There are many great quotes about learning… My favourites are Mandella’s “I never lose, I only win or learn”, and Benjamin Franklin’s “Tell me and I forget. Teach me and I remember. Involve me and I learn.” But once upon a time, I was also a child, and had a mother who was a teacher and we played word and maths games all the time – I’m not sure I even thought of them as educational but they were certainly fun! Then I had children and just as I’d played games with my mother, I played all sorts of games with them.
Do any specific games come to mind when you talk about this?
We had a great one we called Double Orange where you had to come up with homonyms and you got extra points if you got one with more than two meanings! We also played games like Fizz Buzz where you count round in a circle and had to say “fizz” on a multiple of five, and “buzz” if the number contained a seven. We changed the rules to bring in other numbers. It was a great way for the kids to learn their times tables. And the winner got sweets rather than a pint, as per the original Fizz Buzz drinking game!
Well, to that point, how different is the educational-games market to the more gift-style games of Lagoon Group?
It is different, there’s no doubt, but hopefully Go Genius can bridge the gap selling not just through the schools network, the bricks-and-mortar stores and online retailers specialising in educational lines, but also through independents where parents, grandparents and aunts and uncles will go looking for gifts. Retailers wanting hard-hitting educational lines go for the English and Maths titles, whereas more general buyers opt for Go Genius World and – in particular this year, with the World Cup kicking off in November – Go Genius Football, which is very popular.
And outside the pandemic, what’s the biggest challenge you face currently?
Rising energy costs affecting the price and availability of raw materials is our single biggest challenge. We manufacture for the UK market in Germany… They’ve been badly affected due to the war in Ukraine, but it’s difficult to complain about inflation when there are so many devastating affects from Putin’s actions… And perhaps we need to see it as a wake-up call to turn to more renewable sources of energy anyway.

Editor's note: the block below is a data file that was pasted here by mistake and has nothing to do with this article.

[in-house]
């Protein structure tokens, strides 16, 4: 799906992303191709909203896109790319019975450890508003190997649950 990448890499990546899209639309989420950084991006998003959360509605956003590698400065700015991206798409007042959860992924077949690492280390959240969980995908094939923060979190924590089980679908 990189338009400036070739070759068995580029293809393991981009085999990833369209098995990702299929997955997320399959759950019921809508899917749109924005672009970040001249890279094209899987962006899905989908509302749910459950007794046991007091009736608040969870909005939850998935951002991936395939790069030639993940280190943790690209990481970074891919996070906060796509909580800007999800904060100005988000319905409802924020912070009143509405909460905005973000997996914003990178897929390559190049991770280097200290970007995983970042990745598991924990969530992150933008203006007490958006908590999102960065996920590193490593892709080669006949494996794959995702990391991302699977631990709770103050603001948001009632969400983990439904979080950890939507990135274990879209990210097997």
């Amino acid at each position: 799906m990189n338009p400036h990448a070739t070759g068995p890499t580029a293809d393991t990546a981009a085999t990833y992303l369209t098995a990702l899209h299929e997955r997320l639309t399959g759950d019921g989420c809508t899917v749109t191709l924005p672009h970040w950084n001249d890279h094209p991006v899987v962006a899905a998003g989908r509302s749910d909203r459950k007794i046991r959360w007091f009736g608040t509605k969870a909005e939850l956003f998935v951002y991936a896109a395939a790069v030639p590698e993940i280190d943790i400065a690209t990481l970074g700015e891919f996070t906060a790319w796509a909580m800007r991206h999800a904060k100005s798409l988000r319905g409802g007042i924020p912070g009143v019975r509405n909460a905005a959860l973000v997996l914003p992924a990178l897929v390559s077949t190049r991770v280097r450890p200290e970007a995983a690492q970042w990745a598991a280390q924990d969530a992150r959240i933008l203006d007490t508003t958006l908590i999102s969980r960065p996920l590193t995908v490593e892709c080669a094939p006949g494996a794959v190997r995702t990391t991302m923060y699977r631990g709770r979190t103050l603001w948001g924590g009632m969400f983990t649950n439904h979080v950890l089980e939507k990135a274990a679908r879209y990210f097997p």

And, as we’ve seen, Whiz Kid Games wears its green credentials on its sleeve. What else can you tell us about that?
While setting up the new business, I saw a real opportunity, and felt a real responsibility, to go forward using only sustainable raw materials… So all our paper, card and wood is sourced locally, and is FSC-certified as are the factories we use to produce the games. In fact, the German factory uses 100% renewable energy to power its plants. Then all components of our games are 100% recyclable… Hopefully, though, our Go Genius games will be passed down the generations and be reused that way instead!
That would be ideal! Looking back at your own childhood, what toys and games do you feel put you on the path you’re on?
My upbringing was fairly nomadic! We moved from third-world country to third-world country every two years, so we never had TV and would have to continually make new friends… So games were a really important part of my childhood. We all loved number games like Rummikub, word games like Boggle and strategy games like Mastermind. We also loved card games and word games we played on scrappy bits of paper!
Does that continue to affect the way you see play now?
Certainly! It had a huge effect on me, and hopefully I’ve passed my love of games onto our children. During lockdown we had a leader board up with all our scores of every game we played – be it archery on the Wii, to Estimation Whist and Scottish Monopoly – the very best edition! Both my daughters are constantly consulted, not just about content but also the game play and look of Go Genius.
Well, this has been fantastically interesting, Heather; thank you so much for your time I’m going to wrap it up with a question that never fails to delight me… What’s the most interesting object on your desk?
Well, aside from the stacks of dummies, prototypes and advances, I have lots of photos of family and also pictures that my kids have painted for me. There’s a lovely watercolour of a thistle I got for a birthday a few years back. When I setup Whiz Kid Games, my youngest daughter – Tara – made me a lovely set of W, K and G letters decorated with numbers, flags and pictures of people. That now sits proudly on my desk! But probably the most precious thing…
Whoa! You mean that’s not it? You’re going to trump it?!
Yes… Sorry Tara! The most precious thing is below my desk rather than on it – Harley my black labrador, who loves to join my Zoom meetings!
Terrific! Thank you, Heather.